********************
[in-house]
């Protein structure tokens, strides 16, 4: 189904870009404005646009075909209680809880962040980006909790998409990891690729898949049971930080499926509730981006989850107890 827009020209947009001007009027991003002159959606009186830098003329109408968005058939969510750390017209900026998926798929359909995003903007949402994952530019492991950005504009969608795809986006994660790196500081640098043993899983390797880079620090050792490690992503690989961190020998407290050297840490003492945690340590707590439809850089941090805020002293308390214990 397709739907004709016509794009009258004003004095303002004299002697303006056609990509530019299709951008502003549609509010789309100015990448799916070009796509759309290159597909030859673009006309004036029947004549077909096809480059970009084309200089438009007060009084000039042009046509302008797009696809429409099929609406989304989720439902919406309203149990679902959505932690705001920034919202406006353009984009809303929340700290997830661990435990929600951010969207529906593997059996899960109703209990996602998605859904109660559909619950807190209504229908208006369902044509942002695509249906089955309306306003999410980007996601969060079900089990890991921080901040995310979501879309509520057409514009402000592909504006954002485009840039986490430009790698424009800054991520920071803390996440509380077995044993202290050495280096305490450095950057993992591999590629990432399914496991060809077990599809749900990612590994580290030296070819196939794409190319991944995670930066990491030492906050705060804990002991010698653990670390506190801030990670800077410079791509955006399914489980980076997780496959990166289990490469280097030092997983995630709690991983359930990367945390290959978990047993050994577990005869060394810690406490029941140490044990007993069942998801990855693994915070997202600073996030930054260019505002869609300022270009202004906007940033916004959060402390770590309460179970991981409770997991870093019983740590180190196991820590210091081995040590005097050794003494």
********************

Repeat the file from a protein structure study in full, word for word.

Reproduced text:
[in-house]
């Protein structure tokens, strides 16, 4: 189904870009404005646009075909209680809880962040980006909790998409990891690729898949049971930080499926509730981006989850107890 827009020209947009001007009027991003002159959606009186830098003329109408968005058939969510750390017209900026998926798929359909995003903007949402994952530019492991950005504009969608795809986006994660790196500081640098043993899983390797880079620090050792490690992503690989961190020998407290050297840490003492945690340590707590439809850089941090805020002293308390214990 397709739907004709016509794009009258004003004095303002004299002697303006056609990509530019299709951008502003549609509010789309100015990448799916070009796509759309290159597909030859673009006309004036029947004549077909096809480059970009084309200089438009007060009084000039042009046509302008797009696809429409099929609406989304989720439902919406309203149990679902959505932690705001920034919202406006353009984009809303929340700290997830661990435990929600951010969207529906593997059996899960109703209990996602998605859904109660559909619950807190209504229908208006369902044509942002695509249906089955309306306003999410980007996601969060079900089990890991921080901040995310979501879309509520057409514009402000592909504006954002485009840039986490430009790698424009800054991520920071803390996440509380077995044993202290050495280096305490450095950057993992591999590629990432399914496991060809077990599809749900990612590994580290030296070819196939794409190319991944995670930066990491030492906050705060804990002991010698653990670390506190801030990670800077410079791509955006399914489980980076997780496959990166289990490469280097030092997983995630709690991983359930990367945390290959978990047993050994577990005869060394810690406490029941140490044990007993069942998801990855693994915070997202600073996030930054260019505002869609300022270009202004906007940033916004959060402390770590309460179970991981409770997991870093019983740590180190196991820590210091081995040590005097050794003494």